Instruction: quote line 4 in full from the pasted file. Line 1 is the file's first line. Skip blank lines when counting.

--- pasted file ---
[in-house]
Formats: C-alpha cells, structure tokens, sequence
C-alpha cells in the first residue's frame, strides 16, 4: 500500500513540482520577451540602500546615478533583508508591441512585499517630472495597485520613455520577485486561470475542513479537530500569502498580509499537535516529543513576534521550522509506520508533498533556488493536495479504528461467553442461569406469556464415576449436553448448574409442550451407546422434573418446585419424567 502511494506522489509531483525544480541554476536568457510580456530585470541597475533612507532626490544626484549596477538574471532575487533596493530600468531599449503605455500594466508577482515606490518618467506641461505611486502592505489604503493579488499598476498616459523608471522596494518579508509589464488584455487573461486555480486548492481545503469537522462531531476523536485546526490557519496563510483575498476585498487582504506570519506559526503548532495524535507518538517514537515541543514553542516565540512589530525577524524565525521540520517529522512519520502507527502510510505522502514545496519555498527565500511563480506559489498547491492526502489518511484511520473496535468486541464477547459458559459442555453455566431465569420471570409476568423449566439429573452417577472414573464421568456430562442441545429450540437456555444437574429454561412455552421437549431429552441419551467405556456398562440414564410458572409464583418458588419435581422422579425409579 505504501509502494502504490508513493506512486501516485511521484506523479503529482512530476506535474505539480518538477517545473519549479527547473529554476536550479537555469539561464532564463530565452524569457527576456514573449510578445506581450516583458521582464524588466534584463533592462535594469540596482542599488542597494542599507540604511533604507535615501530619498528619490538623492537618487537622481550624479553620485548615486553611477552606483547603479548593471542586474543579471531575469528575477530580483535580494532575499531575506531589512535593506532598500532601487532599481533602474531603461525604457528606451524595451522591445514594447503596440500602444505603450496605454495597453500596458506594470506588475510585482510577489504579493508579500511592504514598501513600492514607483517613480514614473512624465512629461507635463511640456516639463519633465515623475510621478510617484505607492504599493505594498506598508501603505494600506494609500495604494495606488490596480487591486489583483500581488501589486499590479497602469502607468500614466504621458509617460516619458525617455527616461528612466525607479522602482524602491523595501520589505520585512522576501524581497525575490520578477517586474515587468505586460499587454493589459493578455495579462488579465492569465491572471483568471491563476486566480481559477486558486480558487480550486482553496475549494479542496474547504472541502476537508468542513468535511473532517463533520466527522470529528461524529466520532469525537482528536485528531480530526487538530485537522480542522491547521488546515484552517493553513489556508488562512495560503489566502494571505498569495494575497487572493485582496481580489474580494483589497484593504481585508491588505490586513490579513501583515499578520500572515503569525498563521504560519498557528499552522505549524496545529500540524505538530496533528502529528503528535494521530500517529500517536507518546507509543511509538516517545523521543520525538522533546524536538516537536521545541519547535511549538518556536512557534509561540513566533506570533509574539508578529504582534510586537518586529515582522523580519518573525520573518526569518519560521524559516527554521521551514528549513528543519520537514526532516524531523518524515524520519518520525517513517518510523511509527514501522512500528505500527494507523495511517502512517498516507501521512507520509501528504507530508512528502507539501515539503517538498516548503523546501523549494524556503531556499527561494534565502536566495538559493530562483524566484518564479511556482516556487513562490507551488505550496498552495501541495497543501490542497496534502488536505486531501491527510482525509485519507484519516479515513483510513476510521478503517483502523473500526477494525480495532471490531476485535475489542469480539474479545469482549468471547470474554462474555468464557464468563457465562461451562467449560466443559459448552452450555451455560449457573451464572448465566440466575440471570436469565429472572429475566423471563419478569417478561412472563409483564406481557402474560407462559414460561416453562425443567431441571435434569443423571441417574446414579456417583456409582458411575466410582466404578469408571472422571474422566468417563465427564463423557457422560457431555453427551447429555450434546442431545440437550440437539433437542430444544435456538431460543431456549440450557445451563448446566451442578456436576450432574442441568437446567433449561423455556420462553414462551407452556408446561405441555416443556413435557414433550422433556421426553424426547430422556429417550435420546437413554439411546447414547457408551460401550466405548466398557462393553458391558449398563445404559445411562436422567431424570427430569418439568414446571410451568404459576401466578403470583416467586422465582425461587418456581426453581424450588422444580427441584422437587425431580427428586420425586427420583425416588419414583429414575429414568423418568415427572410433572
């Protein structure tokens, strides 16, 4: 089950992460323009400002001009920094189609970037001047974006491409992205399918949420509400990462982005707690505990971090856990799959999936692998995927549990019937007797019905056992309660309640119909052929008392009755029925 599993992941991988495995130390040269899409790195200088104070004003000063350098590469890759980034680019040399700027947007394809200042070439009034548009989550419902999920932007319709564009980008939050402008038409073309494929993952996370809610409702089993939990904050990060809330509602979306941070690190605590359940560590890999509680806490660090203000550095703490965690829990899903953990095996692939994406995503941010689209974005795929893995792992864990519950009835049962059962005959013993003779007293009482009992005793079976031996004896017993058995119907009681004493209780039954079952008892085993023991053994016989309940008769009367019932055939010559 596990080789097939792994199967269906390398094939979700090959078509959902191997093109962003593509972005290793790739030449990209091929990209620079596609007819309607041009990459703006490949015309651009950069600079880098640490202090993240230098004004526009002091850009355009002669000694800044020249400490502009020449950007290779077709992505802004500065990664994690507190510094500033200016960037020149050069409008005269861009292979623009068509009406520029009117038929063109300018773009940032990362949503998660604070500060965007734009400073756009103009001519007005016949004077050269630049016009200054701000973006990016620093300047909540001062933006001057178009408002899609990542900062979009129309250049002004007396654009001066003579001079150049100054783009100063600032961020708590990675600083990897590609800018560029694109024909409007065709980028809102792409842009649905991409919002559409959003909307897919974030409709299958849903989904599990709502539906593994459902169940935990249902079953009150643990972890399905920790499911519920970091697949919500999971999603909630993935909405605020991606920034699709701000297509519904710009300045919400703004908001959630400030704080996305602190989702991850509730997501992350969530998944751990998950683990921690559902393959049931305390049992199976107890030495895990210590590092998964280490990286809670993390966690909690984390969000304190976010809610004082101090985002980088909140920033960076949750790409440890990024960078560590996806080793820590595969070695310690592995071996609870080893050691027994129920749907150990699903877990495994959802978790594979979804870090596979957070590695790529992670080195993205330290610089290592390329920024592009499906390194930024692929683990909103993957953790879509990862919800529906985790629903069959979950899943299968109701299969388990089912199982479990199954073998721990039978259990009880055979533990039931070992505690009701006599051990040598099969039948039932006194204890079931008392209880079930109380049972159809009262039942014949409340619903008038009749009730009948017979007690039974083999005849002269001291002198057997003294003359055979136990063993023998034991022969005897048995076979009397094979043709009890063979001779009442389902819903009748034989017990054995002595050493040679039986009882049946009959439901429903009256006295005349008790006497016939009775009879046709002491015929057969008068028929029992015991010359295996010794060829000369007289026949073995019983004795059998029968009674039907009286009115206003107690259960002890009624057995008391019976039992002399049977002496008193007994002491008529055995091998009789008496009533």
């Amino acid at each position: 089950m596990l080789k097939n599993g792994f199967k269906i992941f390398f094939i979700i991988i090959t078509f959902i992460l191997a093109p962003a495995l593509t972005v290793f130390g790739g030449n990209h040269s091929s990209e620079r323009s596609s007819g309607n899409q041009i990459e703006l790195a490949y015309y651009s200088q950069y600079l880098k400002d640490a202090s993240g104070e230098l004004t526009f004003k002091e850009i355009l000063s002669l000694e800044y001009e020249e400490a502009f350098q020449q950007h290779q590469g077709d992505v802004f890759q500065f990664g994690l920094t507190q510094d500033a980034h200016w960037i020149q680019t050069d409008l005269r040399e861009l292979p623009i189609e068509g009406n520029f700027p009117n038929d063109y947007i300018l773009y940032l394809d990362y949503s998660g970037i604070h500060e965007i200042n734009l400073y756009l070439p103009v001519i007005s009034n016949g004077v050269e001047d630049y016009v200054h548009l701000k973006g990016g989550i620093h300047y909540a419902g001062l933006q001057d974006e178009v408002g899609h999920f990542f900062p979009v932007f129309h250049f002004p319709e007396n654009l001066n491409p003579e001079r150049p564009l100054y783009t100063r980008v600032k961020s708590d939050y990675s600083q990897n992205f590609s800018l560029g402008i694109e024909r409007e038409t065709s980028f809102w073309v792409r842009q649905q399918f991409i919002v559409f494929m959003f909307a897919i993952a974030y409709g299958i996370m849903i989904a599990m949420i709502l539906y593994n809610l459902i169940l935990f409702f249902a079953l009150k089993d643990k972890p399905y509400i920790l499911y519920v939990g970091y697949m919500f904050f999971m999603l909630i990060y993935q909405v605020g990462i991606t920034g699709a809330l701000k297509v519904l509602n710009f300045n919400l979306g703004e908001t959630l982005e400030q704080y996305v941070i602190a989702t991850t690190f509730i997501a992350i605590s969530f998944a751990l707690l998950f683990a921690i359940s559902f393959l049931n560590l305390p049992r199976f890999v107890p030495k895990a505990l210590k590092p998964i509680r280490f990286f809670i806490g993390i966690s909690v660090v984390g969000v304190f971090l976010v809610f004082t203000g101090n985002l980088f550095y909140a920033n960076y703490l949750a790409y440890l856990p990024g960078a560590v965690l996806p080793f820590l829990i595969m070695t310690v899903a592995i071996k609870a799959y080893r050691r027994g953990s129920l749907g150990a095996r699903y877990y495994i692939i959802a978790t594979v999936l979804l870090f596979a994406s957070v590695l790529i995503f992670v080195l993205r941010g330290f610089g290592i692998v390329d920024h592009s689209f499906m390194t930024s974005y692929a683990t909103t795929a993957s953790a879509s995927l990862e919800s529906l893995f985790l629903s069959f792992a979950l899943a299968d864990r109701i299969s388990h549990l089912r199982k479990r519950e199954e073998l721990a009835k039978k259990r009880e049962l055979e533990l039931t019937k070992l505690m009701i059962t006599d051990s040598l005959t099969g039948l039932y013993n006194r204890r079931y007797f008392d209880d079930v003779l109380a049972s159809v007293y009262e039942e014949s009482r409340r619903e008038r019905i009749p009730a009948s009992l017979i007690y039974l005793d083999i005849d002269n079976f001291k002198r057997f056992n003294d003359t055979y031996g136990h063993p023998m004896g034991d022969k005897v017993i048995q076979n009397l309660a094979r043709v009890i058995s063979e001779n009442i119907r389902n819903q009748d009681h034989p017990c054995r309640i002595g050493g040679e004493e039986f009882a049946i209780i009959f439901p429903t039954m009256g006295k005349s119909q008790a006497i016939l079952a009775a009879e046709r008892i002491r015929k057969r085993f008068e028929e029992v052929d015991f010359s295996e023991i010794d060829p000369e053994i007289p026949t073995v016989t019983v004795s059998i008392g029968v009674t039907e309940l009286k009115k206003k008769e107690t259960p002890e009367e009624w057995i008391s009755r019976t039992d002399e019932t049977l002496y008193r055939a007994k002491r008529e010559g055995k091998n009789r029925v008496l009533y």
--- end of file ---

């Protein structure tokens, strides 16, 4: 089950992460323009400002001009920094189609970037001047974006491409992205399918949420509400990462982005707690505990971090856990799959999936692998995927549990019937007797019905056992309660309640119909052929008392009755029925 599993992941991988495995130390040269899409790195200088104070004003000063350098590469890759980034680019040399700027947007394809200042070439009034548009989550419902999920932007319709564009980008939050402008038409073309494929993952996370809610409702089993939990904050990060809330509602979306941070690190605590359940560590890999509680806490660090203000550095703490965690829990899903953990095996692939994406995503941010689209974005795929893995792992864990519950009835049962059962005959013993003779007293009482009992005793079976031996004896017993058995119907009681004493209780039954079952008892085993023991053994016989309940008769009367019932055939010559 596990080789097939792994199967269906390398094939979700090959078509959902191997093109962003593509972005290793790739030449990209091929990209620079596609007819309607041009990459703006490949015309651009950069600079880098640490202090993240230098004004526009002091850009355009002669000694800044020249400490502009020449950007290779077709992505802004500065990664994690507190510094500033200016960037020149050069409008005269861009292979623009068509009406520029009117038929063109300018773009940032990362949503998660604070500060965007734009400073756009103009001519007005016949004077050269630049016009200054701000973006990016620093300047909540001062933006001057178009408002899609990542900062979009129309250049002004007396654009001066003579001079150049100054783009100063600032961020708590990675600083990897590609800018560029694109024909409007065709980028809102792409842009649905991409919002559409959003909307897919974030409709299958849903989904599990709502539906593994459902169940935990249902079953009150643990972890399905920790499911519920970091697949919500999971999603909630993935909405605020991606920034699709701000297509519904710009300045919400703004908001959630400030704080996305602190989702991850509730997501992350969530998944751990998950683990921690559902393959049931305390049992199976107890030495895990210590590092998964280490990286809670993390966690909690984390969000304190976010809610004082101090985002980088909140920033960076949750790409440890990024960078560590996806080793820590595969070695310690592995071996609870080893050691027994129920749907150990699903877990495994959802978790594979979804870090596979957070590695790529992670080195993205330290610089290592390329920024592009499906390194930024692929683990909103993957953790879509990862919800529906985790629903069959979950899943299968109701299969388990089912199982479990199954073998721990039978259990009880055979533990039931070992505690009701006599051990040598099969039948039932006194204890079931008392209880079930109380049972159809009262039942014949409340619903008038009749009730009948017979007690039974083999005849002269001291002198057997003294003359055979136990063993023998034991022969005897048995076979009397094979043709009890063979001779009442389902819903009748034989017990054995002595050493040679039986009882049946009959439901429903009256006295005349008790006497016939009775009879046709002491015929057969008068028929029992015991010359295996010794060829000369007289026949073995019983004795059998029968009674039907009286009115206003107690259960002890009624057995008391019976039992002399049977002496008193007994002491008529055995091998009789008496009533």